Drugging clients to increase payoffs at strip clubs is not common, according to Maria, a 28-year-old New York City stripper.
Federal authorities on Wednesday said four strippers impaired rich men before stealing their credit cards, collectively racking up more than $200,000 in charges at two city strip clubs. The women were allegedly given payments proportionate to the money spent.
The allegations areso far from the norm that the case "sounded like a movie," said Maria, who goes by many names for privacy.
Maria currently dances for bachelor parties and other events, but has worked at a local strip club. She spoke with Metro about her experiences.
Metro:How long have you been a stripper?
Maria: It's only been in the last year dancing for bachelor parties, but I've been in the sex industry for the last 7 years on and off. I got started in college to pay for student loans when there weren't a lot of high-paying jobs in New York. … Most people in the industry that I encounter are paying for something.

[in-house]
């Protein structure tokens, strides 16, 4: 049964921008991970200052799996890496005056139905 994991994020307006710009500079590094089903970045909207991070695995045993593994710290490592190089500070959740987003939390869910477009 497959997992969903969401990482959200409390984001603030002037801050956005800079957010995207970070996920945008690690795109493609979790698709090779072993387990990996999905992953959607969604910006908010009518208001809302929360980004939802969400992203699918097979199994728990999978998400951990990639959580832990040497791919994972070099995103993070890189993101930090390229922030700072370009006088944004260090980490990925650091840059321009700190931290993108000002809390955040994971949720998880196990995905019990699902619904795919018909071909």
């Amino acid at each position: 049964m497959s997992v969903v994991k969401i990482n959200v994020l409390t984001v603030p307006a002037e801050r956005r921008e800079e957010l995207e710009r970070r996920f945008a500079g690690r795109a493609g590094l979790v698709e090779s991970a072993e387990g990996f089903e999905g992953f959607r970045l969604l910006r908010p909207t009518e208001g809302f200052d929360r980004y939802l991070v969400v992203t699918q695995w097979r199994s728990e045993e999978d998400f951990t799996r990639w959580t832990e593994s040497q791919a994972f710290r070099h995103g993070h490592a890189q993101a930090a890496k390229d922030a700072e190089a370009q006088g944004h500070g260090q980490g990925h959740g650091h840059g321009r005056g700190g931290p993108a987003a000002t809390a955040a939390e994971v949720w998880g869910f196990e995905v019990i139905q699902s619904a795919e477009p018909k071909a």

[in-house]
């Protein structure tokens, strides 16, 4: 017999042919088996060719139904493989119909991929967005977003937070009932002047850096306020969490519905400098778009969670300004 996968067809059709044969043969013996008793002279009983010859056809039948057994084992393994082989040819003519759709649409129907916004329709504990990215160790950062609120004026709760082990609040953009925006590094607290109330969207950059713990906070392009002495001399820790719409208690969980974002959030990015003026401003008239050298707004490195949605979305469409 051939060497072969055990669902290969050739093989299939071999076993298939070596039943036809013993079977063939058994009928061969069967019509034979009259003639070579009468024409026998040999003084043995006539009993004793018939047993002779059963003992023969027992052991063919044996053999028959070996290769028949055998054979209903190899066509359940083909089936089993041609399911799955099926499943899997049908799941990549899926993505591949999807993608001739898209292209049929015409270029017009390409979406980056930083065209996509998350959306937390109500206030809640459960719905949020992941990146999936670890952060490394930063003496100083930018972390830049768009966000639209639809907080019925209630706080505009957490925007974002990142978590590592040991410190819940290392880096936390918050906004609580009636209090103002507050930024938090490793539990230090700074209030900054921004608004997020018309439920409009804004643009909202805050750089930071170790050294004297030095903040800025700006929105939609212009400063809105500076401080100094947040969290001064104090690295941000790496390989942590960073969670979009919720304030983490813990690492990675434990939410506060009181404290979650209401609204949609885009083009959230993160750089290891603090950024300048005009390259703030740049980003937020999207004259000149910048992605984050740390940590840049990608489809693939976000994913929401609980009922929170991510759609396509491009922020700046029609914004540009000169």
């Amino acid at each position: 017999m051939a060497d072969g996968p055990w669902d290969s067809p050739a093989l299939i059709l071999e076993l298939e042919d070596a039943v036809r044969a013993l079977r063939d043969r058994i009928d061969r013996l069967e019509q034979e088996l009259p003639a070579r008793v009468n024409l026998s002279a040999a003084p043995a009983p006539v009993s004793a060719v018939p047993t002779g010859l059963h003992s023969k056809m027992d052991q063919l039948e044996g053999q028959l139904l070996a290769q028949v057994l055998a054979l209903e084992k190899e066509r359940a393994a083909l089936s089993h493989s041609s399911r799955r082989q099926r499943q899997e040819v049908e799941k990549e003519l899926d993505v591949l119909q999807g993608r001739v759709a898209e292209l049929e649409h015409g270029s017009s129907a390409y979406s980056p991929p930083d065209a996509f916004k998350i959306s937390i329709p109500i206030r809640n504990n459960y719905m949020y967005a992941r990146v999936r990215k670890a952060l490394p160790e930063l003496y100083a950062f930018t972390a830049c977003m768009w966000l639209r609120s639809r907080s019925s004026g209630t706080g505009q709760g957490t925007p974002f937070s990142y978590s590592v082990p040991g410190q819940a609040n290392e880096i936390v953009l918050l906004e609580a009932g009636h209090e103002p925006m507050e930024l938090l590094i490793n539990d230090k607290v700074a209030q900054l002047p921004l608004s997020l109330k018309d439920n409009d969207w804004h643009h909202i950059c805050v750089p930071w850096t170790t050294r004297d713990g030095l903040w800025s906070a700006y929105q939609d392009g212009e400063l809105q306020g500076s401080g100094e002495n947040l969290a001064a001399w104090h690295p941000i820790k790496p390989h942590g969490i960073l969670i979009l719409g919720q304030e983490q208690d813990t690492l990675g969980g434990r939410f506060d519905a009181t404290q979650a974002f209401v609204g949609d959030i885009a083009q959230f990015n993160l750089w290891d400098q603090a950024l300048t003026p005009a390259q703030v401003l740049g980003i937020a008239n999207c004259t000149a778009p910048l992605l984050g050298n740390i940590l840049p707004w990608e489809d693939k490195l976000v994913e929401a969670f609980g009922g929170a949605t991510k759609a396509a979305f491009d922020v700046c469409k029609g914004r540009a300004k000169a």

Have you ever heard of strippers scamming clients, like in this week's bust?
No, never. I think there's this inherent distrust, where people believe there's strippers who want all of your money, but that's not true. I've never heard of that being common, by any stretch of the imagination.
But you'll try to get clients to spend money?
Yes -- encouraging guys to get dances, go to the private room, things like that increase your earnings. But we don't encourage people to get drunk, 'cause no one wants a drunk client. They're a lot more trouble than they're worth -- for the club, security and you.
Is it common for men to spend tens of thousands at strip clubs?
At a high-end club in New York City, spending tens and tens of thousands is not common, but like $10,000? I wouldn't be shocked.
What's the most you've made in one night?
About $2,300. It really depends, though.
Follow Anna Sanders on Twitter @AnnaESanders